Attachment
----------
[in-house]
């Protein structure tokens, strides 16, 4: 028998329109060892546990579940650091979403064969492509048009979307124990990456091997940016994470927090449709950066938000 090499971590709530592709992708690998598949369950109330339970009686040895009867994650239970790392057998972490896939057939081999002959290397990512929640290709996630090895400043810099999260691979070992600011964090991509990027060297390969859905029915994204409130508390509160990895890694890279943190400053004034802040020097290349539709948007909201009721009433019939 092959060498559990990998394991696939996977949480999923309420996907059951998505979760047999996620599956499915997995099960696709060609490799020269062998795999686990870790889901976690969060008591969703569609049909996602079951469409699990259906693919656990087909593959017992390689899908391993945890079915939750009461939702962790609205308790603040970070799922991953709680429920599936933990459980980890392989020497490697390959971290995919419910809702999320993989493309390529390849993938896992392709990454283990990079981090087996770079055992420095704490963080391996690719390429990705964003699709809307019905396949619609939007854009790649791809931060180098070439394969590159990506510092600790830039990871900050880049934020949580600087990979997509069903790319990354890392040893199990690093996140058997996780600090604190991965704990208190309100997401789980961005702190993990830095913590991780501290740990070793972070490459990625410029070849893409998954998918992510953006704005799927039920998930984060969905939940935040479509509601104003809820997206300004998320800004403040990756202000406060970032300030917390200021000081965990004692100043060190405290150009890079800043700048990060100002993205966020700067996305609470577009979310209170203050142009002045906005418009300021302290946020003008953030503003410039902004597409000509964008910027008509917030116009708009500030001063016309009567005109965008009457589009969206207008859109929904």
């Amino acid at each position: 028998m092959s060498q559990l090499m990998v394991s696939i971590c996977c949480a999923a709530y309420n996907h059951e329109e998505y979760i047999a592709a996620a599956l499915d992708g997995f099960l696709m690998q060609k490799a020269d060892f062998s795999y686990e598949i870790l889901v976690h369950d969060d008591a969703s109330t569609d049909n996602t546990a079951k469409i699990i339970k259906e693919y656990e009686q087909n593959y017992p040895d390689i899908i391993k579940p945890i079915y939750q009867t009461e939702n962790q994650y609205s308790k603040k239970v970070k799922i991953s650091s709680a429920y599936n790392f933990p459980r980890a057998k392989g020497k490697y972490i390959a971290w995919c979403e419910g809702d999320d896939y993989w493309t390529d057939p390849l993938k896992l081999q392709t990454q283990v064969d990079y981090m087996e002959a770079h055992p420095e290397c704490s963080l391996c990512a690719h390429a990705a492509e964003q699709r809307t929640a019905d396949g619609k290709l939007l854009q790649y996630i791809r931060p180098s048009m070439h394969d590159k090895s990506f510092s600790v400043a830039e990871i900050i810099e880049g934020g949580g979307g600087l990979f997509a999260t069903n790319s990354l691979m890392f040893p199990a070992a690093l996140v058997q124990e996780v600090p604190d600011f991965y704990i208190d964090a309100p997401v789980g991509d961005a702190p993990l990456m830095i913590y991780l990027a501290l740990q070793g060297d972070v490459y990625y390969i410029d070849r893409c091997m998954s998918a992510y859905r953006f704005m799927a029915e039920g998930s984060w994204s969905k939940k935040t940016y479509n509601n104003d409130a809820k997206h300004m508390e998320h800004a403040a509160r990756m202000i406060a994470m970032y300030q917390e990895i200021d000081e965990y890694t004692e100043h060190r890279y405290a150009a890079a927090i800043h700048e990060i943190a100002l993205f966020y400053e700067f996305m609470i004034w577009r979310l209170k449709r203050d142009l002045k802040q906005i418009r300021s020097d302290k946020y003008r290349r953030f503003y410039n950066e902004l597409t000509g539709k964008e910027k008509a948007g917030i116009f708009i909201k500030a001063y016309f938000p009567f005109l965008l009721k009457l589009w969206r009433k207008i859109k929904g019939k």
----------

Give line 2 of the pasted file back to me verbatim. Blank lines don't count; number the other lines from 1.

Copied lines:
């Protein structure tokens, strides 16, 4: 028998329109060892546990579940650091979403064969492509048009979307124990990456091997940016994470927090449709950066938000 090499971590709530592709992708690998598949369950109330339970009686040895009867994650239970790392057998972490896939057939081999002959290397990512929640290709996630090895400043810099999260691979070992600011964090991509990027060297390969859905029915994204409130508390509160990895890694890279943190400053004034802040020097290349539709948007909201009721009433019939 092959060498559990990998394991696939996977949480999923309420996907059951998505979760047999996620599956499915997995099960696709060609490799020269062998795999686990870790889901976690969060008591969703569609049909996602079951469409699990259906693919656990087909593959017992390689899908391993945890079915939750009461939702962790609205308790603040970070799922991953709680429920599936933990459980980890392989020497490697390959971290995919419910809702999320993989493309390529390849993938896992392709990454283990990079981090087996770079055992420095704490963080391996690719390429990705964003699709809307019905396949619609939007854009790649791809931060180098070439394969590159990506510092600790830039990871900050880049934020949580600087990979997509069903790319990354890392040893199990690093996140058997996780600090604190991965704990208190309100997401789980961005702190993990830095913590991780501290740990070793972070490459990625410029070849893409998954998918992510953006704005799927039920998930984060969905939940935040479509509601104003809820997206300004998320800004403040990756202000406060970032300030917390200021000081965990004692100043060190405290150009890079800043700048990060100002993205966020700067996305609470577009979310209170203050142009002045906005418009300021302290946020003008953030503003410039902004597409000509964008910027008509917030116009708009500030001063016309009567005109965008009457589009969206207008859109929904």